Proxy indicators Definition

Indicators: Definition and Use in a Results-Based Accountability
Proxy (climate) - Wikipedia

This brief defines and explores the role of indicators as an integral part of a results-based accountability system. The brief shows how indicators enable decision makers to assess progress toward the achievement of intended outputs, outcomes, goals, and objectives.

About This Series

These short reports are designed to frame and contribute to the public debate on evaluation, accountability, and organizational learning.

I. Indicators Defined

An indicator provides evidence that a certain condition exists or certain results have or have not been achieved (Brizius & Campbell, p.A-15). Indicators enable decision-makers to assess progress towards the achievement of intended outputs, outcomes, goals, and objectives. As such, indicators are an integral part of a results-based accountability system.

II. Types of Indicators

Indicators can measure inputs, process, outputs, and outcomes. Input indicators measure resources, both human and financial, devoted to a particular program or intervention (i.e., number of case workers). Input indicators can also include measures of characteristics of target populations (i.e., number of clients eligible for a program). Process indicators measure ways in which program services and goods are provided (i.e., error rates). Output indicators measure the quantity of goods and services produced and the efficiency of production (i.e., number of people served, speed of response to reports of abuse). These indicators can be identified for programs, sub-programs, agencies, and multi-unit/agency initiatives.

Outcome indicators measure the broader results achieved through the provision of goods and services. These indicators can exist at various levels: population, agency, and program. Population-level indicators measure changes in the condition or well-being of children, families, or communities (i.e., teen pregnancy rate, infant mortality rate). Changes in population level indicators are often long-term results of the efforts of a number of different programs, agencies, and initiatives. In some cases, rather than providing information about the results achieved by interventions, population-level indicators may provide information about the context in or assumptions under which these interventions operate. For example, the overall level of unemployment provides important contextual information for job placement programs. In this case, monitoring the unemployment rate allows stakeholders to correctly interpret program results. Agency-level indicators measure results for which an agency is responsible; program-level indicators measure the results for which a program or sub-program is responsible. Agency- and program-level outcome indicators are often defined more narrowly those pertaining to the population as a whole; for example, they may measure pregnancy rates among teenage girls in a given county or among girls receiving a given set of services. Identification of appropriate indicator levels ensures that expectations are not set unrealistically high.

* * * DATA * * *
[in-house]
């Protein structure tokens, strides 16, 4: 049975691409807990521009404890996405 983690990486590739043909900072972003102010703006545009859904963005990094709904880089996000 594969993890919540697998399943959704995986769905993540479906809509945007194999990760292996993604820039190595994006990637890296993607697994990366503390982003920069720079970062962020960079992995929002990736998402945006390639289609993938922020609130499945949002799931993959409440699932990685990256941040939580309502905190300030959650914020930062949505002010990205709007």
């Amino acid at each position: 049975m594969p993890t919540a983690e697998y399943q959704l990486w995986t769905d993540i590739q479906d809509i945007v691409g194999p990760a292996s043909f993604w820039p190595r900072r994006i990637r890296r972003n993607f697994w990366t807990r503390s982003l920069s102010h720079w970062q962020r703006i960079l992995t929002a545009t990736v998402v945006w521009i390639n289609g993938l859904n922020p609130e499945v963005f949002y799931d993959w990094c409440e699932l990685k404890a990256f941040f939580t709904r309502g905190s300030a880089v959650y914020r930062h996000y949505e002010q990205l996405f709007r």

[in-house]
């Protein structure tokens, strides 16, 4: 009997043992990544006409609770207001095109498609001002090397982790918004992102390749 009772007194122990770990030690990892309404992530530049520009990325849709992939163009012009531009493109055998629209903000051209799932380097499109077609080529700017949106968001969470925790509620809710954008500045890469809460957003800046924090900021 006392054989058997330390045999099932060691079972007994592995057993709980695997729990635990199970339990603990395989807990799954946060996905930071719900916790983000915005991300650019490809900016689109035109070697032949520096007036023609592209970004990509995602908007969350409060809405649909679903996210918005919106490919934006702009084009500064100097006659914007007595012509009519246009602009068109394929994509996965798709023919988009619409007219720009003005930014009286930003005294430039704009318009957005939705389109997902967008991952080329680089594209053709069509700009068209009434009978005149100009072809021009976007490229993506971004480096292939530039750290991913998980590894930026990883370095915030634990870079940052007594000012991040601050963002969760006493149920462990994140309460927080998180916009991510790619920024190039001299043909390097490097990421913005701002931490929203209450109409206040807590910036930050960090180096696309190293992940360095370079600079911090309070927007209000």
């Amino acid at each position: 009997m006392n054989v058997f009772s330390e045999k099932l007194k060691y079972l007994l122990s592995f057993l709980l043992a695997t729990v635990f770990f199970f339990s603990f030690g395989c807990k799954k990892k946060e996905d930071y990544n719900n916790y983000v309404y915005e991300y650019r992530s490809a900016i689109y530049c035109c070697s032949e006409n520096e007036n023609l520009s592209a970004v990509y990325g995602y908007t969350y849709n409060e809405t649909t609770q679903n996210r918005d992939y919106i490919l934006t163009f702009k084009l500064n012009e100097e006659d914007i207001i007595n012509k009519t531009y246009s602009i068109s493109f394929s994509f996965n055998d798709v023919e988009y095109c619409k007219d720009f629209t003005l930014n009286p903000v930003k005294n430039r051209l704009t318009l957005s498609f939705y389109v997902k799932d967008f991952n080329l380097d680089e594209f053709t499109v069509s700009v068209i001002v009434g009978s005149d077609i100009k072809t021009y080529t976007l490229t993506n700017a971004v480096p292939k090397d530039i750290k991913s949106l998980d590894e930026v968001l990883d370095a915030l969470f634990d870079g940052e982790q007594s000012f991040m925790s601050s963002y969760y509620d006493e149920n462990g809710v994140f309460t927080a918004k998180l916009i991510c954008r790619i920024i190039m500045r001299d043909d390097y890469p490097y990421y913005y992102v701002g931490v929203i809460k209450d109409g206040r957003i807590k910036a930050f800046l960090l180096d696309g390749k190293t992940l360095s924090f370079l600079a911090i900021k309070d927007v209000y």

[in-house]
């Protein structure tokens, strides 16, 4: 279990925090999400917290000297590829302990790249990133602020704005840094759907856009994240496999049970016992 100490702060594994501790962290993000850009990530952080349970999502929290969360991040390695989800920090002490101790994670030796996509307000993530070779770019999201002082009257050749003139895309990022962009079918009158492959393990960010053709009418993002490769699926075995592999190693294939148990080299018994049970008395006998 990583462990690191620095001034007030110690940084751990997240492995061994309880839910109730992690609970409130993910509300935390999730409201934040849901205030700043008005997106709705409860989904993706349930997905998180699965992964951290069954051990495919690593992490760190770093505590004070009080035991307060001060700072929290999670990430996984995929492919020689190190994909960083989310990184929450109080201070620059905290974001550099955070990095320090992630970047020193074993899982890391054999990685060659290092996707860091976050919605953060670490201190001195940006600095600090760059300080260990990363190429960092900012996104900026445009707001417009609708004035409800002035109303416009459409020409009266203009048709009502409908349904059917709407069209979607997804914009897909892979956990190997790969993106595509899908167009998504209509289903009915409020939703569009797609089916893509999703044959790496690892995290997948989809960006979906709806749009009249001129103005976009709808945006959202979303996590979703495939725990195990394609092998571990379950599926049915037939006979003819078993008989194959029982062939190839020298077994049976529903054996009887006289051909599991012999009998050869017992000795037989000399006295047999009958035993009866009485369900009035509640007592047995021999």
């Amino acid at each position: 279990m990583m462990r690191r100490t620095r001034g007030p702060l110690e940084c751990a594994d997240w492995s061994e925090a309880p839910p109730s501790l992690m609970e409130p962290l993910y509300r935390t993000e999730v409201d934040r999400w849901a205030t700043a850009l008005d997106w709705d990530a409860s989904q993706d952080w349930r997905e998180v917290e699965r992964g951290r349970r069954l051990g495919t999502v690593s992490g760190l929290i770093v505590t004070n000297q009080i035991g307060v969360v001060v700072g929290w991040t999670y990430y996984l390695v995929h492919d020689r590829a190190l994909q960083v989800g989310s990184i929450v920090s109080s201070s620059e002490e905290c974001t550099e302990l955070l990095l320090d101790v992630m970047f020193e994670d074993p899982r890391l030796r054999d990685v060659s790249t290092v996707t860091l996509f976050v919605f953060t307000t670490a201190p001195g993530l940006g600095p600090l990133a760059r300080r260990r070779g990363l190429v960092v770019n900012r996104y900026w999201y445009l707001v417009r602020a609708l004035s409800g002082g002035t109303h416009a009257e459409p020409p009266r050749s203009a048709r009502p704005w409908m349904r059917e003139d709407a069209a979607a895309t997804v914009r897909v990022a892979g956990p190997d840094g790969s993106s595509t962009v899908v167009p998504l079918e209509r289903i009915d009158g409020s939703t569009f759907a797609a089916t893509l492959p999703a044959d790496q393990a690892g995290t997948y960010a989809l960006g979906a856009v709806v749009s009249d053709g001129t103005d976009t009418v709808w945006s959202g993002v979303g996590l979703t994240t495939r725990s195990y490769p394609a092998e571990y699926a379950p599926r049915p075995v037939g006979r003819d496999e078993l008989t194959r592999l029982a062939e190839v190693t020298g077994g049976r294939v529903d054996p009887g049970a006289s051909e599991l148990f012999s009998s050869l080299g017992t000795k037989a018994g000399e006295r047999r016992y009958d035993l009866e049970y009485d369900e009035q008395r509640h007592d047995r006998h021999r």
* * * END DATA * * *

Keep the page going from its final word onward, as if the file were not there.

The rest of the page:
III. Criteria for Selecting Indicators

Choosing the most appropriate indicators can be difficult. Development of a successful accountability system requires that several people be involved in identifying indicators, including those who will collect the data, those who will use the data, and those who have the technical expertise to understand the strengths and limitations of specific measures. Some questions that may guide the selection of indicators are:

Does this indicator enable one to know about the expected result or condition?
Indicators should, to the extent possible, provide the most direct evidence of the condition or result they are measuring. For example, if the desired result is a reduction in teen pregnancy, achievement would be best measured by an outcome indicator, such as the teen pregnancy rate. The number of teenage girls receiving pregnancy counseling services would not be an optimal measure for this result; however, it might well be a good output measure for monitoring the service delivery necessary to reduce pregnancy rates.

Source: www.hfrp.org


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